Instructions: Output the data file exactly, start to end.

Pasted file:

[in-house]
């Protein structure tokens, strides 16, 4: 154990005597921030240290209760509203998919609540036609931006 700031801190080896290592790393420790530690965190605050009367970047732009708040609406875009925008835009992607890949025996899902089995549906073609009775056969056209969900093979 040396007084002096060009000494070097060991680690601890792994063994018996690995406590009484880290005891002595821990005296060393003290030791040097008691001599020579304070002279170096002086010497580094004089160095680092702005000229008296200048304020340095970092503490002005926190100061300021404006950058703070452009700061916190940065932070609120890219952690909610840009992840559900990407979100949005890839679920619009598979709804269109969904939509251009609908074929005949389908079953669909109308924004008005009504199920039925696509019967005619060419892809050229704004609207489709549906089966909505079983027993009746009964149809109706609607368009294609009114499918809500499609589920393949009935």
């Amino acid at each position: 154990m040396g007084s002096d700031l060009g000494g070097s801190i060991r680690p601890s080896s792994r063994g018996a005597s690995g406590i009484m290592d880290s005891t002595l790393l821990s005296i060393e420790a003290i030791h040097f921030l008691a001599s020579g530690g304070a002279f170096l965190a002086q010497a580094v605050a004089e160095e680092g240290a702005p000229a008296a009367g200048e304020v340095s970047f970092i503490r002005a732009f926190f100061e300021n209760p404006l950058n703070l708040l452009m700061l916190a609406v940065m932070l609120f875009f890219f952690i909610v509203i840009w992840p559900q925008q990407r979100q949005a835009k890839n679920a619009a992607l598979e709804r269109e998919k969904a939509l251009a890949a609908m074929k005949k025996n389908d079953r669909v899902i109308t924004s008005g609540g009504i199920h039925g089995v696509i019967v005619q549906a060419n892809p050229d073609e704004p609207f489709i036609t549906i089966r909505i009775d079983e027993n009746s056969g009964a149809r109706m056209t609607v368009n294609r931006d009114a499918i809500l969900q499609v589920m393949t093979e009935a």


[in-house]
């Protein structure tokens, strides 16, 4: 154990005597921030240290209760509203998919609540036609931006 700031801190080896290592790393420790530690965190605050009367970047732009708040609406875009925008835009992607890949025996899902089995549906073609009775056969056209969900093979 040396007084002096060009000494070097060991680690601890792994063994018996690995406590009484880290005891002595821990005296060393003290030791040097008691001599020579304070002279170096002086010497580094004089160095680092702005000229008296200048304020340095970092503490002005926190100061300021404006950058703070452009700061916190940065932070609120890219952690909610840009992840559900990407979100949005890839679920619009598979709804269109969904939509251009609908074929005949389908079953669909109308924004008005009504199920039925696509019967005619060419892809050229704004609207489709549906089966909505079983027993009746009964149809109706609607368009294609009114499918809500499609589920393949009935």
């Amino acid at each position: 154990m040396g007084s002096d700031l060009g000494g070097s801190i060991r680690p601890s080896s792994r063994g018996a005597s690995g406590i009484m290592d880290s005891t002595l790393l821990s005296i060393e420790a003290i030791h040097f921030l008691a001599s020579g530690g304070a002279f170096l965190a002086q010497a580094v605050a004089e160095e680092g240290a702005p000229a008296a009367g200048e304020v340095s970047f970092i503490r002005a732009f926190f100061e300021n209760p404006l950058n703070l708040l452009m700061l916190a609406v940065m932070l609120f875009f890219f952690i909610v509203i840009w992840p559900q925008q990407r979100q949005a835009k890839n679920a619009a992607l598979e709804r269109e998919k969904a939509l251009a890949a609908m074929k005949k025996n389908d079953r669909v899902i109308t924004s008005g609540g009504i199920h039925g089995v696509i019967v005619q549906a060419n892809p050229d073609e704004p609207f489709i036609t549906i089966r909505i009775d079983e027993n009746s056969g009964a149809r109706m056209t609607v368009n294609r931006d009114a499918i809500l969900q499609v589920m393949t093979e009935a």